BOSTON (CBS) — The Red Sox are back in the playoffs for the first time since they won it all in 2013, and their quest for another World Series title starts with an ALDS matchup with the Cleveland Indians.
Both teams tout powerful offenses, which could give the pitching staffs fits throughout the best-of-five series. While we don’t know all of the starting pitching matchups we’ll see, the Red Sox appear to have the edge on that front with Cleveland losing two of their top starters last month in Carlos Carrasco (11-8 with a 3.32 ERA before a hand injury ended his season) and Danny Salazar (who should be available out of the bullpen after a forearm strain sidelined him on September 9).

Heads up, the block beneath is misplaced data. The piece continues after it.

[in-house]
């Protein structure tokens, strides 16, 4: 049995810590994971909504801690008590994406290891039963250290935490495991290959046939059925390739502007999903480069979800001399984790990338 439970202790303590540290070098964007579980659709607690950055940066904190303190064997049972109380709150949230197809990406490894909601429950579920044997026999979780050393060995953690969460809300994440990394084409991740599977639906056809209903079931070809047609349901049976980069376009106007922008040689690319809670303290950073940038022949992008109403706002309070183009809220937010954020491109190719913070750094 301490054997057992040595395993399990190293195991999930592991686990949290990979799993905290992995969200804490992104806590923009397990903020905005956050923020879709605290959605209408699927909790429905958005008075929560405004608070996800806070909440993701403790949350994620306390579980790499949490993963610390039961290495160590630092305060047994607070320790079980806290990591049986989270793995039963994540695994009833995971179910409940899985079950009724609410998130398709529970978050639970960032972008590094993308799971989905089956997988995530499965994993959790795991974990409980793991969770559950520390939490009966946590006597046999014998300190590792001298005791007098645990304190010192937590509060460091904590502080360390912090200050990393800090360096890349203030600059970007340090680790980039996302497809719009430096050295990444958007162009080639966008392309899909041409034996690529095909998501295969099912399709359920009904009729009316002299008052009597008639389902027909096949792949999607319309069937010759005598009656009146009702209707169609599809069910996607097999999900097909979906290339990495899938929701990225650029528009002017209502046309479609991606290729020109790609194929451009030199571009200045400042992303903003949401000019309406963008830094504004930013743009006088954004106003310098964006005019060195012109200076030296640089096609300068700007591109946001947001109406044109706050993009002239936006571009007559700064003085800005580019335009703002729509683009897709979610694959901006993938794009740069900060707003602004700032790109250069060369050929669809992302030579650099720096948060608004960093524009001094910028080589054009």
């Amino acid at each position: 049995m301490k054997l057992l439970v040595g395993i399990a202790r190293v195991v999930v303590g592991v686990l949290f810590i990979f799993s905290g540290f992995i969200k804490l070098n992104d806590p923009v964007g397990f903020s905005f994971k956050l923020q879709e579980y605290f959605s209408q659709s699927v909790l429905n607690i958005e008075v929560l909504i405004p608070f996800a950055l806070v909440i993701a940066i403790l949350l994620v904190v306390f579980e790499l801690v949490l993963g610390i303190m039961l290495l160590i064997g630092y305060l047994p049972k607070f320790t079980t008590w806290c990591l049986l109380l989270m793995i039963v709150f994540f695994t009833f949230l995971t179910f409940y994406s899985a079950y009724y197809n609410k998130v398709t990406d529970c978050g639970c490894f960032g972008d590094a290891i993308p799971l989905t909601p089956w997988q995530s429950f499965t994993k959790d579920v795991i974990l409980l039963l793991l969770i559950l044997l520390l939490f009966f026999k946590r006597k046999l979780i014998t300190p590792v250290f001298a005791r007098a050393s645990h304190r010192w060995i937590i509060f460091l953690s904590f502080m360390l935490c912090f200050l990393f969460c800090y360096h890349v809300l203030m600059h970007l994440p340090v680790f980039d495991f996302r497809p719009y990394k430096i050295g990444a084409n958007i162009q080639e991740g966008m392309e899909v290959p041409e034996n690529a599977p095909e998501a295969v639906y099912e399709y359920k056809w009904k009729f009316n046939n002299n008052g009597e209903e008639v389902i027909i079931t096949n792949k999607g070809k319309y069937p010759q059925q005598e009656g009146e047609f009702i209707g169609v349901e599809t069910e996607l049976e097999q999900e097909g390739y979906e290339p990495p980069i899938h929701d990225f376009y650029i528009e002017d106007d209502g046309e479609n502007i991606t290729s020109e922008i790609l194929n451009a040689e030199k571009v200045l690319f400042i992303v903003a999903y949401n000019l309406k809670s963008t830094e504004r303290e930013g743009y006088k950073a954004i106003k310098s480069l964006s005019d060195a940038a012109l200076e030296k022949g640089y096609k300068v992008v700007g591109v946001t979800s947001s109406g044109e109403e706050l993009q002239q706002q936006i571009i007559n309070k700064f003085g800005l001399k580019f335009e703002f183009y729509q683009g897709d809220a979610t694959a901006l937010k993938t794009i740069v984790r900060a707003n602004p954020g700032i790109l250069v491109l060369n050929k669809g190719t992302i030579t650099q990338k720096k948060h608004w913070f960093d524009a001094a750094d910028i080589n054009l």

But then there’s one daunting stat that will have Red Sox squirming a bit heading into the series: None of Boston’s starting pitchers have a postseason win as a starter. It’s a trend everyone hopes will end come Thursday night in Cleveland.
Here’s a closer look at the pitching matchups that have been announced for the upcoming Red Sox-Indians ALDS:
Game 1: Rick Porcello (22-4, 3.15) vs. Trevor Bauer (12-8, 4.26)
Porcello was the ace of the Red Sox staff all season, and he looks to carry that success over to the postseason. He is 0-2 with a 4.41 ERA in his playoff career (only two starts in eight games), and 5-3 with a 2.84 ERA in 12 career starts at Progressive Field. Overall against the Indians, Porcello is 10-4 with a 3.35 ERA in 22 career starts.